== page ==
KPMG was on the losing side of a $17.6 million verdict in a case involving an investor who claimed the firm gave him bad tax advice.

Philanthropist Gary Bielfeldt said KPMG should have advised him to change his status to "dealer" instead of "trader" when he reported his profits on trades in government securities two decades ago, according to the Peoria Journal Star. As a dealer, he would have been able to carry back his losses. In 1991, he asked the IRS to refund him nearly $90 million in taxes that he would not have needed to pay if he was in fact engaged in dealer activities, but the IRS declined. The IRS prevailed in court and on appeal.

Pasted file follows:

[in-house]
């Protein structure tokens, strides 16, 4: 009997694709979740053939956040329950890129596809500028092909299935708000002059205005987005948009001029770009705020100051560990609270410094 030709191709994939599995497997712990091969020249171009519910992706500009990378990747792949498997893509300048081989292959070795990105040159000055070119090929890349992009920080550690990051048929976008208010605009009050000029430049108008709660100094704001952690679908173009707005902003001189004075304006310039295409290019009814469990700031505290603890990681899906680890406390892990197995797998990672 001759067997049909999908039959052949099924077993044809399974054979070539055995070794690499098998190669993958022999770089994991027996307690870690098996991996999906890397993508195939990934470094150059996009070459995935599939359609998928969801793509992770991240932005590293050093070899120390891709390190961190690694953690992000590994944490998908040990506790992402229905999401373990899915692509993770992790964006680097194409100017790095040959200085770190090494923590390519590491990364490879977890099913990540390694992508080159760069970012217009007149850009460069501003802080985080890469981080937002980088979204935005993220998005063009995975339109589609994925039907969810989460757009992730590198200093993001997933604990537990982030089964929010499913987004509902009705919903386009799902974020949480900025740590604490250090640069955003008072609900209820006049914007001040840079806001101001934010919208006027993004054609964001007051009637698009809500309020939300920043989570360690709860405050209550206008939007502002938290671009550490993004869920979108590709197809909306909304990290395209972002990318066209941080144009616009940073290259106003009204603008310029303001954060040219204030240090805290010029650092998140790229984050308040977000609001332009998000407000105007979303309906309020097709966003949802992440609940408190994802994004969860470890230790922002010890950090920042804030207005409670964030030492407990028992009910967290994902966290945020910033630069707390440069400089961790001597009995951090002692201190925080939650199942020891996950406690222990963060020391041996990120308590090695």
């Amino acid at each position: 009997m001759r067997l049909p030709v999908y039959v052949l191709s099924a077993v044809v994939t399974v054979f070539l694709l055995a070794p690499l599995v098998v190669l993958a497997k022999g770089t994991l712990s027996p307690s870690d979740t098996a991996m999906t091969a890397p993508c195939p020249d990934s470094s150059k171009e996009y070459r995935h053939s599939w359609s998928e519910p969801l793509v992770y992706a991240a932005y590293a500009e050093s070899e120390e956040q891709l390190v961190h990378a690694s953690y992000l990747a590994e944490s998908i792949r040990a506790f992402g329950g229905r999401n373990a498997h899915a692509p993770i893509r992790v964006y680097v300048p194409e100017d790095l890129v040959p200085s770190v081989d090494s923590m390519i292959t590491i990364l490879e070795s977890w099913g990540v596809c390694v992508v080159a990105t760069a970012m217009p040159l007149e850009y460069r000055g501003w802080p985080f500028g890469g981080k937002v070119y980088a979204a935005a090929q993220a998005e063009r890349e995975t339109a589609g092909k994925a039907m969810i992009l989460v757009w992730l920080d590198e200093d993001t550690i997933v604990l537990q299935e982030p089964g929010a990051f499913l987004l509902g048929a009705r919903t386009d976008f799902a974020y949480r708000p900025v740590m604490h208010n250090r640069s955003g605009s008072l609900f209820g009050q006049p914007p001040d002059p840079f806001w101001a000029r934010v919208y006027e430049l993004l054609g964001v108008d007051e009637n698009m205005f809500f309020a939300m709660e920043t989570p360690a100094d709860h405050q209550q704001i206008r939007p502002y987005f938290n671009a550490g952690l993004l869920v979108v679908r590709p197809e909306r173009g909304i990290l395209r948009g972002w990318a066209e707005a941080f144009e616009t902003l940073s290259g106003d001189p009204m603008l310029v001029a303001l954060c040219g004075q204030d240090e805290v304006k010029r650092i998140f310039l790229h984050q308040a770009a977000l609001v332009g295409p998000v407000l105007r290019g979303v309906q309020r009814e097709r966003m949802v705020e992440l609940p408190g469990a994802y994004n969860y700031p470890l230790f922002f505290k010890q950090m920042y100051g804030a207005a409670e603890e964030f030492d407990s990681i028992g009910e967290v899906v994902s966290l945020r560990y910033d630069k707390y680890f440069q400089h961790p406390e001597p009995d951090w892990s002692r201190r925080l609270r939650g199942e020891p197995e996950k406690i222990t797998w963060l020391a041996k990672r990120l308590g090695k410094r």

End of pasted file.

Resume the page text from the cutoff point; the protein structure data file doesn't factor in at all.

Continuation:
He then sued KPMG in 2000, seeking $61 million in damages. The case was dismissed and then reinstated after Bielfeldt appealed. KPMG's attorneys argued that Bielfeldt could not easily change his status to dealer, but Bielfeldt's attorneys argued his business model would have changed to that of a dealer if KPMG had advised him to do so.

The firm may appeal the verdict. "KPMG believes the verdict is not supported by the evidence and we are studying our options for judicial review," said KPMG spokesman Dan Ginsburg.

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